Politics | 11/26/2010 12:00:00 AM
Farewell to the truth
María del Pilar Hurtado, former director at the DAS, was granted with a political asylum by Panama, which leaves hardly any chances of knowing who was behind the wiretapping conspiracy. Demanding her in extradition, as announced by the General Prosecutor’s Office, is absurd.
Hurtado was director at the DAS between September 2007 and October 2008. She began being investigated almost two years ago by Prosecutor General Guillermo Mendoza Diago. Even though the revelations about the plot against the Supreme Court have been abundant, she hasn’t been charged nor arrested. However, a legal decision of such nature was expected at any time, and that’s why Hurtado decided to take advantage of a trip to Panama and apply for a political asylum which was granted almost immediately by President Ricardo Martinelli’s government.
Both her asylum request and its acceptance by Panama have been heavily criticized. It’s clear, for the Colombian justice, that officials at the DAS were acting outside the law’s boundaries, and that Hurtado isn’t a political victim: precisely, what is being investigated is the persecution, intimidation and discrediting campaign that this organ did against social sectors that were opposed to Alvaro Uribe’s government.
However, what the judges, politicians or journalists think in Colombia might be quite different to what president Martinelli does. Three elements benefited Maria del Pilar. The first one is that she didn’t have an arrest warrant until last Friday. The second is the alleged imminent threat on her life, which despite being believable, isn’t very real. The third element was, however, her major advantage: she chose to seek shelter in a country whose president admires former Colombian president Alvaro Uribe Vélez and holds him in high regard.
It is impossible that the President of Panama believes that Juan Manuel Santos’s government is plotting a political persecution against Uribe’s officials. Nor is it likely that Martinelli thinks about Hurtado as the strategist behind every atrocity committed by the DAS, or that her life is in danger. In Panama, wiretappings made by an intelligence agency aren’t seen as a heinous crime. Moreover, the former DAS director is perceived from the distance rather as a naive piece in a high-level political chess and in the crash between Uribe’s government and justice. For Martinelli, Uribe is both a friend and a great President and in no way a dangerous dictator or tormenter. Thus, what the Panamanian government wants is to give him and his people a hand with a “kind” asylum.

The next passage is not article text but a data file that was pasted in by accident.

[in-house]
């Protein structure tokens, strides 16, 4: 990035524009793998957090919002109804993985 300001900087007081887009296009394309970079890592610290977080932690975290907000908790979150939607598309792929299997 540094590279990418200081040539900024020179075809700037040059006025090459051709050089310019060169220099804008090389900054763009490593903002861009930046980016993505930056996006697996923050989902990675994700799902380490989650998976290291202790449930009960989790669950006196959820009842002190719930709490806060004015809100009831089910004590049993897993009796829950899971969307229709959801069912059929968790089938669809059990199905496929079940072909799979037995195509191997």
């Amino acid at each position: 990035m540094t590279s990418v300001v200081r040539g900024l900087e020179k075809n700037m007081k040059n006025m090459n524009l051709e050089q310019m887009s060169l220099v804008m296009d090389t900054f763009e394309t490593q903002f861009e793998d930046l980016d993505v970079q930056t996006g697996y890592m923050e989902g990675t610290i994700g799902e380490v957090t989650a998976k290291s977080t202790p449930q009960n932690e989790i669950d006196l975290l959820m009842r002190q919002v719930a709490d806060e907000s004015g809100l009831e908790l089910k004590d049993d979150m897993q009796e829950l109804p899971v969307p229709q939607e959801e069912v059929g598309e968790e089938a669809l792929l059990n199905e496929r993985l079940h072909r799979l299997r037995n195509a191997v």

The injustice, though, lies in the fact that, at the highest national and international spheres, there is some sort of solidarity with senior officials who give these orders, considering very often –and mistakenly-, that theirs are mild sins rather than mortal ones. However, there’s a lot of indifference around the middle and lower ranked, who obey the orders, and who often end up in jail.
But despite these pragmatic considerations, Martinelli’s decision has very serious political and judicial consequences in Colombia, which can even have international effects. A first perverse symptom of Maria del Pilar’s asylum is that it will be very difficult now for justice to establish who gave the order to pursue the court, the journalists and the members of the political opposition: Hurtado was the primary source for the country to know how much did the presidential palace know on the DAS plot. A second serious consequence is that this episode sets a bad example, as Interior Minister Germán Vargas Lleras said. Especially when you consider that some among Uribe's closest circle are already under investigation at the Prosecutor General’s Office and could see a similar resource for themselves, which would further obstruct justice. And third, an international asylum legitimates the idea that Colombian justice is biased and is politically used by a specific sector which, in this case, isn’t true.
Asylum is used in political cases and not when people who have committed crimes want to evade justice. This is why, for example, Costa Rica refused to give refuge to former Senator Mario Uribe two years ago. Granting asylum is an autonomous and discretional decision made by governments, and Colombia has a long and solid tradition of respect towards this international protection figure. Hence, a diplomatic complaint isn’t expected. The Peruvian APRA leader Victor Hugo Haya de la Torre lived for five years at the Colombian Embassy in Lima. In the 1990’s, Alan García took refuge in Bogotá when Alberto Fujimori tried to arrest and judge him. And more recently, businessman Pedro Carmona, accused of conspiring against Hugo Chavez, also sought refuge in Colombia. There are also cases in which other countries have granted asylum to Colombians and here the government has been friendly despite not sharing these decisions made abroad. In 1998, for example, Costa Rica gave asylum to Alvaro Leyva Durán, who was under an illicit enrichment investigation.
The paradox is that Attorney General Mendoza Diago intended to decide Hurtado’s situation next week, precisely when her evasion was finished. If he decides to charge her, he says she will be demanded with an extradition request, which is itself a contradiction. "Colombia traditionally respects asylum. An extradition request is disrespectful of the very essence of that figure", said former Foreign Minister Augusto Ramirez Ocampo. If the country grants the asylum, it is also automatically giving the person a political status. Is very unlikely that this government gets itself into such an enormous diplomatic battle.
That's why Maria del Pilar Hurtado’s move is now the greatest obstacle to finally know the truth about the conspiracy against the Supreme Court and a barrier to know those who were behind the worst spying episode in Colombian history.